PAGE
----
That they only affect young, narcissistic, super-slim teenage girls – this is complete nonsense. I have spoken to thousands of readers around the world, sufferers can be older ladies, younger men (eating disorders are on the increase among males), mums and widows – they can be overweight, underweight or anything in between. Remember, eating disorders are mental illnesses: the struggle is on the inside.
How can we help a friend who we think might have an eating disorder?
If you or someone close to you has a problem – whether that’s undereating or overeating – please try to talk to them about it. They may not be ready but they’ll know you’re there and ready to listen. Signs of eating disorders are varied and not always easy to detect – it’s not just about people losing weight or looking skinny. Perhaps they avoid eating with others, or make excuses at mealtimes, or disappear to the bathroom after food, or just seem anxious.
Try to raise the issue in a non-judgemental way and let them know you’re there. Don’t gossip or talk behind their back and certainly don’t ignore the problem. Even if they seem to want to isolate themselves, keep being a good friend, and keep calling and visiting – eating disorders can be very lonely.
What’s the story behind your latest book?
I wrote The A-Z of Eating Disorders because I kept hearing from readers that they wanted a reliable source of information about eating disorders and the countless issues which relate to these complex conditions. The book covers bulimia, binge-eating disorder, night-eating syndrome and orthorexia – not just anorexia. It looks at the social aspects, relationships, sex, families, guilt, recovery, and clean eating – issues which relate to eating disorders but are rarely covered in medical dictionaries.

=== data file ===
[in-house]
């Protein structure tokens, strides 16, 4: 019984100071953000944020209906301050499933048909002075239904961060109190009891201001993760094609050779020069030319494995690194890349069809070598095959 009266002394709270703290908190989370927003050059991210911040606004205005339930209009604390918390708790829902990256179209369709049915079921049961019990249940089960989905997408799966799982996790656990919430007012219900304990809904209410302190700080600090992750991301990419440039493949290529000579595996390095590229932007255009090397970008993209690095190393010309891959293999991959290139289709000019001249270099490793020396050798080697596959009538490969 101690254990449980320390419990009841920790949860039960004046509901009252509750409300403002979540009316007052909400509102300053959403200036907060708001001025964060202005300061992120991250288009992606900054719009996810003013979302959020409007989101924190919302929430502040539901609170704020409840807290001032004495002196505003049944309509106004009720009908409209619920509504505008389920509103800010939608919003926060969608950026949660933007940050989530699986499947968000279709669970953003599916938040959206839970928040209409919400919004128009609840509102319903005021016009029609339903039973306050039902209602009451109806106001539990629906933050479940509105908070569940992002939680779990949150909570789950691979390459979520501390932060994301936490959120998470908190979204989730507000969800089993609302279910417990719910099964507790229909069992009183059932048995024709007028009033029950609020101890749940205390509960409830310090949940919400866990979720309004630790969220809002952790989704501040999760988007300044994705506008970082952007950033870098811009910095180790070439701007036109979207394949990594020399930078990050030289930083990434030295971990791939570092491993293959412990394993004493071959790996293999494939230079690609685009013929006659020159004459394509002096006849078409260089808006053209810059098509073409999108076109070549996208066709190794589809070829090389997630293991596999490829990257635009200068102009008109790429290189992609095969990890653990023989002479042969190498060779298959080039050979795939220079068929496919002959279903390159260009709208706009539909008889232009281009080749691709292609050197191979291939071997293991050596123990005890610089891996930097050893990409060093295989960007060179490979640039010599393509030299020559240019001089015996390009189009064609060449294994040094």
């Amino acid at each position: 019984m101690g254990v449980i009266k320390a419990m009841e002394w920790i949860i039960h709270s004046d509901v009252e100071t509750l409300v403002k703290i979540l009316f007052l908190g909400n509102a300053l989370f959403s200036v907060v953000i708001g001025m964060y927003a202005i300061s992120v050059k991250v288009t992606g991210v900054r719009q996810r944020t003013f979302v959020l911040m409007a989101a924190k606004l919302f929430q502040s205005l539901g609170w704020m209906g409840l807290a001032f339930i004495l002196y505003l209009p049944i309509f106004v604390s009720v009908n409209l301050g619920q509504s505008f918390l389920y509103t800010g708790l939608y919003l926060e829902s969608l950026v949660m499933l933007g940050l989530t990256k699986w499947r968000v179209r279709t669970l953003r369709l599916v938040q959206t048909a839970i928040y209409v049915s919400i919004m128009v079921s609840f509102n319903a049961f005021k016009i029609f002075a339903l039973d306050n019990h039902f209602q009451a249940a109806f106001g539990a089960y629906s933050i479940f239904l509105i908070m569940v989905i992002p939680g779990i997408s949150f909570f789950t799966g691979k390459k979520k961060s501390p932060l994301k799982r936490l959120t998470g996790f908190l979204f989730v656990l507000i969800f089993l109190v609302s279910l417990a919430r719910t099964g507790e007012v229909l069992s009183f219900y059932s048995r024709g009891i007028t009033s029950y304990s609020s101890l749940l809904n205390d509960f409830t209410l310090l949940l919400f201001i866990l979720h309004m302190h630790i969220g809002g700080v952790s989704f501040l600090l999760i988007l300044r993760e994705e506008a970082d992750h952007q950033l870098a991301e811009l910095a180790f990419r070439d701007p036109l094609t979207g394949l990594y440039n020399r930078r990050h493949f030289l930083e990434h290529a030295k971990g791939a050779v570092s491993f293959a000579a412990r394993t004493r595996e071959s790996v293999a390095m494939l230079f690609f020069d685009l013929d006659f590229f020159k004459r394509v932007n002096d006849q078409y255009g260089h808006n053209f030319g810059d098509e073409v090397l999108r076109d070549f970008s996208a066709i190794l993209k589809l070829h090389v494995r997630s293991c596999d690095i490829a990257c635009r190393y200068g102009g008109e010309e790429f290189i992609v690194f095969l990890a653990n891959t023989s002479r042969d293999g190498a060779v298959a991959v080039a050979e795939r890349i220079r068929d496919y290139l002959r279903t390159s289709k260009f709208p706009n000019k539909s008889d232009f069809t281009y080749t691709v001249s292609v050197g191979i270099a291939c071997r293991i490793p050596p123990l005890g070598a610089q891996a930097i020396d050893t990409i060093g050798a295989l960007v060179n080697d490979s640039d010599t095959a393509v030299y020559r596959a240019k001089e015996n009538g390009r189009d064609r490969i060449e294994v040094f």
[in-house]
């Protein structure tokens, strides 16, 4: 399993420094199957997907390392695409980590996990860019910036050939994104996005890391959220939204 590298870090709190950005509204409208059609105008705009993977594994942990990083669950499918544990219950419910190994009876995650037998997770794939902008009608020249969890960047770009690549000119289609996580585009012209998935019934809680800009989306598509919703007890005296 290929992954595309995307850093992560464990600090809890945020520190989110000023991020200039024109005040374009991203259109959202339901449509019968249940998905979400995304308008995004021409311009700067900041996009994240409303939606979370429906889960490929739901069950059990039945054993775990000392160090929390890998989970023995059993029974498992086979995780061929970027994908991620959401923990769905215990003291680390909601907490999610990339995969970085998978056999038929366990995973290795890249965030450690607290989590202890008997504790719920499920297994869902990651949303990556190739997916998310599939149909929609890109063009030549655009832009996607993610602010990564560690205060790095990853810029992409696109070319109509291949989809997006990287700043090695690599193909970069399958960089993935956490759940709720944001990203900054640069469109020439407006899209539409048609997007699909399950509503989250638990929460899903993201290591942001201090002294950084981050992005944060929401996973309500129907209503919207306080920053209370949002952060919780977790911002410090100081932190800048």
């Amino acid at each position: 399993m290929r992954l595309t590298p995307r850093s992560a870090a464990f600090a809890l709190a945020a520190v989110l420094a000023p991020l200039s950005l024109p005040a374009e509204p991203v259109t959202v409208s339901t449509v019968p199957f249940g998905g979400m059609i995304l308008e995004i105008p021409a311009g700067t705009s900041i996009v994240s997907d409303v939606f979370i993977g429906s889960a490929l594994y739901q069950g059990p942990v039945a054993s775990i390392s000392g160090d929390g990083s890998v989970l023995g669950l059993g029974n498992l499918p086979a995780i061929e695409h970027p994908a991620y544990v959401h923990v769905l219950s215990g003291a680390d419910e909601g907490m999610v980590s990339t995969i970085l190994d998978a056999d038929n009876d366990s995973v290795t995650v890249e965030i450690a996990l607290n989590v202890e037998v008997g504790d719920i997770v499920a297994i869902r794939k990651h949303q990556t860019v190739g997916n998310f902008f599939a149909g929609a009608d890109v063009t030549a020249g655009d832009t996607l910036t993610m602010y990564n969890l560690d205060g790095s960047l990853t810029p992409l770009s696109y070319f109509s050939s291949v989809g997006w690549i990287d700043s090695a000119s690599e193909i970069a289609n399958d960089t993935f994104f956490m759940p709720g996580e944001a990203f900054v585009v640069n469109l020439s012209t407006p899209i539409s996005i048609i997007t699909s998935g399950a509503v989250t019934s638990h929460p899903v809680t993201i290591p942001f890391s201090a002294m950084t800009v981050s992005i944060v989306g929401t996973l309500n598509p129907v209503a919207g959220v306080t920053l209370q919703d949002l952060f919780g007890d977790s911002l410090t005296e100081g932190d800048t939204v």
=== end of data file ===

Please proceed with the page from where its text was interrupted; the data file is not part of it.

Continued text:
Do you think women can ever fully get over food and body demons?
Yes – everyone can recover. But there’s no ignoring the fact that the outlook for women in the 21st century is pretty sad – the pressures placed upon us are overwhelming, spanning not just weight but also aspects like detoxing, sex, fashion, hair and beauty. There’s this assumption we all have to be super-toned and tanned with zero cellulite and no body hair to be successful, and consequently many women hate their bodies. Surveys show girls as young as three say they ‘feel fat’ – this is an inner monologue of self-hatred, which is terribly damaging.
Could eating disorders be genetic?
Quite possibly – the research surrounding this is fascinating and there is evidence eating disorders do have neurobiological roots. Sometimes people blame the person with the eating disorder and tell them just to eat more, or eat less, but that’s not right – you don’t blame someone who has schizophrenia or epilepsy or eczema, you know they didn’t bring it upon themselves. For too long, anorexia has been treated as a choice and it’s not a choice, it may actually be a genetic condition, a sort of brain disease.
What’s the simplest thing we can do to have a healthier relationship with food?
It’s about being determined and focused on your health and on good nutrition, and to some extent ignoring the clamour of diet nonsense and weight obsession in society around us now. Remember that advertisers, manufacturers and celebrities are trying to sell you something – and that 99% of diets never work. Ignore the clean eating mantras – every human being has different energy needs and a different body shape. Stay active, stay healthy, trust your own appetite and your instincts.
Emma Woolf’s new book, The A-Z of Eating Disorders, is out now with Sheldon Press. All her books can be found on Amazon. You can follow Emma on Twitter @EJWoolf and her website.